Progressive Safety Footwear and Clothing Limited (PSF) understands the importance of ensuring and maintaining the safety and security of any personal data we may handle however minimal this may be.
We have developed policies, procedures, controls and measures to ensure current and continued compliance with GDPR.
We operate a “Privacy by Design” approach and aim to ensure that we analyse the impact of personal data on our systems and that we protect this information at all times.
PSF, is almost wholly a B2B organisation, with extremely limited need or requirement of personal data. However, certain information is gathered, including from our own employees, in order to carry out the day to day functions of the business. In addition, we may occasionally be required by law to collect and use certain types of personal information to comply with the requirements of the law.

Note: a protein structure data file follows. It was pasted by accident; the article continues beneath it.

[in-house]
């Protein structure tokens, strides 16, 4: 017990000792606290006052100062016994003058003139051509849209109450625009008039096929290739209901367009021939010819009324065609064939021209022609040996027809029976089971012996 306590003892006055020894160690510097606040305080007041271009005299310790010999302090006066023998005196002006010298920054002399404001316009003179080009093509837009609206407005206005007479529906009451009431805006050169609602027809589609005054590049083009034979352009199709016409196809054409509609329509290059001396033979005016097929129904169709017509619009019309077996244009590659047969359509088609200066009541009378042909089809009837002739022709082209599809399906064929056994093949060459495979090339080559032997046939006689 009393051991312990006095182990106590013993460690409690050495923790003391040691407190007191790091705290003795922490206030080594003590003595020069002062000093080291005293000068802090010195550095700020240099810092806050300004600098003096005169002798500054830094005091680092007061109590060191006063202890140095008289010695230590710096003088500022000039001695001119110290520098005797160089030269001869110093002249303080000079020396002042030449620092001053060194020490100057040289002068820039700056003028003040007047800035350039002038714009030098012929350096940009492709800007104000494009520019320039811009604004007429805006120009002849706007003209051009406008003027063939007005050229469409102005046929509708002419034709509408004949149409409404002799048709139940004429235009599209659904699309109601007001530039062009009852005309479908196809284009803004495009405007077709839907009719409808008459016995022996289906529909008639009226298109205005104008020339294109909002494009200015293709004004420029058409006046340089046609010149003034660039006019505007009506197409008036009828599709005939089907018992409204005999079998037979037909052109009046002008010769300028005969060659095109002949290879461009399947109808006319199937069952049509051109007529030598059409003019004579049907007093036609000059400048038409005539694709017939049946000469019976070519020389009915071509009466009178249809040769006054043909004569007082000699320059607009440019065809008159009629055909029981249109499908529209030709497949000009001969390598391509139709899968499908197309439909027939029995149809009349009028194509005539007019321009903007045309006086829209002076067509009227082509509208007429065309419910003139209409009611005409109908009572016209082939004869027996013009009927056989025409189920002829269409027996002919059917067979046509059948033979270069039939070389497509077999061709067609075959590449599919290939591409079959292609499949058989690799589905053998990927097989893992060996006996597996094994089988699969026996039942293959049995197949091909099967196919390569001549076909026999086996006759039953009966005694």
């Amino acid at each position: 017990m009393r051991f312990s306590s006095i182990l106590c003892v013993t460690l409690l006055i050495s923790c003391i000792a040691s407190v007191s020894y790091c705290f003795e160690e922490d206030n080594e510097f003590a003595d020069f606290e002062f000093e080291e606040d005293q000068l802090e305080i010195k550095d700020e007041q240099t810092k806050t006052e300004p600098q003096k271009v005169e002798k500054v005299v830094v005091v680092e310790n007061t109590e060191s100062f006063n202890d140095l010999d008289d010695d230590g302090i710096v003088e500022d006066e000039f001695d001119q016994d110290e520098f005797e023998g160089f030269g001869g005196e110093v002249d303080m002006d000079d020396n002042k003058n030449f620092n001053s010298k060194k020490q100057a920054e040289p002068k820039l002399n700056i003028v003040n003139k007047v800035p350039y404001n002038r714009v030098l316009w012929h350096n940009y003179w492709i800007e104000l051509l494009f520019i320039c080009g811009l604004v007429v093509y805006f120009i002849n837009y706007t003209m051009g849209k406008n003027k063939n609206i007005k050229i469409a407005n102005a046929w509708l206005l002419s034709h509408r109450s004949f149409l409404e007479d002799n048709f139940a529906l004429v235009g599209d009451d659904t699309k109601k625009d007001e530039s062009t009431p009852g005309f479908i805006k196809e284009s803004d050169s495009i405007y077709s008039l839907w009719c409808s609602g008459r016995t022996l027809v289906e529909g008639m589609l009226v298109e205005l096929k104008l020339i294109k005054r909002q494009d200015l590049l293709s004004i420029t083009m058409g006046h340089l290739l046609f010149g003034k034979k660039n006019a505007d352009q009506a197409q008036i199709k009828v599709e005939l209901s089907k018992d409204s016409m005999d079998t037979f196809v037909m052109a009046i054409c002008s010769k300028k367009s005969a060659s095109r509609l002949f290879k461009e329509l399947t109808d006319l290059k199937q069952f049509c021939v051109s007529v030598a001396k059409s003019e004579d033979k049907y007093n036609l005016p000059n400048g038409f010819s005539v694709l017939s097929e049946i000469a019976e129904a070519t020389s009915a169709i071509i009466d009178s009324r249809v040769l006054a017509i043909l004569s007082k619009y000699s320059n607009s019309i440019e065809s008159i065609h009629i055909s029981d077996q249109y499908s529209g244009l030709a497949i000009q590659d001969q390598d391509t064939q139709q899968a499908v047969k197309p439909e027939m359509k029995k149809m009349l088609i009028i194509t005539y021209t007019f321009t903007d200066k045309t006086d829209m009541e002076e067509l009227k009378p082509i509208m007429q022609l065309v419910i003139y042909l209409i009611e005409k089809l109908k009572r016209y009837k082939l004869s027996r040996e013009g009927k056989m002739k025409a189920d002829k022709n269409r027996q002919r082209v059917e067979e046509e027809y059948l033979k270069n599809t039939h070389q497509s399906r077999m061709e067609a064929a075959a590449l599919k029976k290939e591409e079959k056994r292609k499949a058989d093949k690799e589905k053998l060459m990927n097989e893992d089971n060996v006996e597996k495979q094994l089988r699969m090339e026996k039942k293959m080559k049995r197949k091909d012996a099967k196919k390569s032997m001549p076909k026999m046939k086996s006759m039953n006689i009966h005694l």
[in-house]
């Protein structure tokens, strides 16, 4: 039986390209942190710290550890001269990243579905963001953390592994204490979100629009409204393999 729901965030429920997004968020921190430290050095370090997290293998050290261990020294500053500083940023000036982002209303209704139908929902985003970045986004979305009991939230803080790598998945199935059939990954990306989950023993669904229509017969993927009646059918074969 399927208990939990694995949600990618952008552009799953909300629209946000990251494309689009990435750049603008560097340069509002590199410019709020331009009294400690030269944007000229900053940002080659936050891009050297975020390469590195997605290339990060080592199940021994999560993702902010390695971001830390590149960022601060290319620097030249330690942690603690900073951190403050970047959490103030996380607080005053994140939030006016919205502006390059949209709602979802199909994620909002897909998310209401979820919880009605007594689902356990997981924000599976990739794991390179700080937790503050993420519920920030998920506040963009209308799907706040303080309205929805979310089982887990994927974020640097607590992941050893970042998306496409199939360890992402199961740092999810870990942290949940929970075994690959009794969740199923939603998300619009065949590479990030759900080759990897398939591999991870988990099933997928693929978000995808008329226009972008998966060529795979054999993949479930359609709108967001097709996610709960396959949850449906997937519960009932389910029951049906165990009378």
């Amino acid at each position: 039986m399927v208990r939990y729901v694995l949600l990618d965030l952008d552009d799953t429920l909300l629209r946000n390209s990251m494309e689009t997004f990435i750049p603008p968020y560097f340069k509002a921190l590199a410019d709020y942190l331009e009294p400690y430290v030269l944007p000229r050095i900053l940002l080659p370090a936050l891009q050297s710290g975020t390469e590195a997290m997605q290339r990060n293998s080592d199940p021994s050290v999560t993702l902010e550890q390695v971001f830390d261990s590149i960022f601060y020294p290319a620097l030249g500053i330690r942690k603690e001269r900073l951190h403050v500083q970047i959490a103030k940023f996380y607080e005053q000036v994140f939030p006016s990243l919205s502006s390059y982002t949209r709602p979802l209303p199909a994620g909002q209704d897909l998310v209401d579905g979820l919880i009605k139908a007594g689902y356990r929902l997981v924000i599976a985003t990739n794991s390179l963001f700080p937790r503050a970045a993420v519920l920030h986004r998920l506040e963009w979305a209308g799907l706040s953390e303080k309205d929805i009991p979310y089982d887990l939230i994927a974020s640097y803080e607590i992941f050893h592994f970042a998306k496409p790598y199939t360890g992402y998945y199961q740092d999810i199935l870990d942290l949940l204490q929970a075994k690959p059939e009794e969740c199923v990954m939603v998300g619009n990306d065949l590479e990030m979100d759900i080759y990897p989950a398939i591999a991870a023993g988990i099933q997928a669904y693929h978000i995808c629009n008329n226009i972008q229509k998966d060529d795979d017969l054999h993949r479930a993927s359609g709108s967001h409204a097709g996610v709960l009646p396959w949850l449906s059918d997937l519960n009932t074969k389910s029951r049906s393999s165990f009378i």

This information can include (but is not limited to), name, address, email address, telephone number, date of birth, pension information, IP address, bank details and sizing information.
We are committed to collecting, processing, storing, protecting and destroying all information in accordance with the GDPR.
The purpose of this policy is to ensure that PSF is meeting and continues to meet its legal, statutory and regulatory requirements under the GDPR and to ensure that all personal and special category data is safe, secure and processed compliantly whilst being used, stored or shared by us.
PSF supports and abides by the principles set out within the GDPR. Article 5 of the GDPR requires that personal data shall be:
Processed lawfully, fairly and in a transparent manner in relation to individuals (lawfulness, fairness and transparency);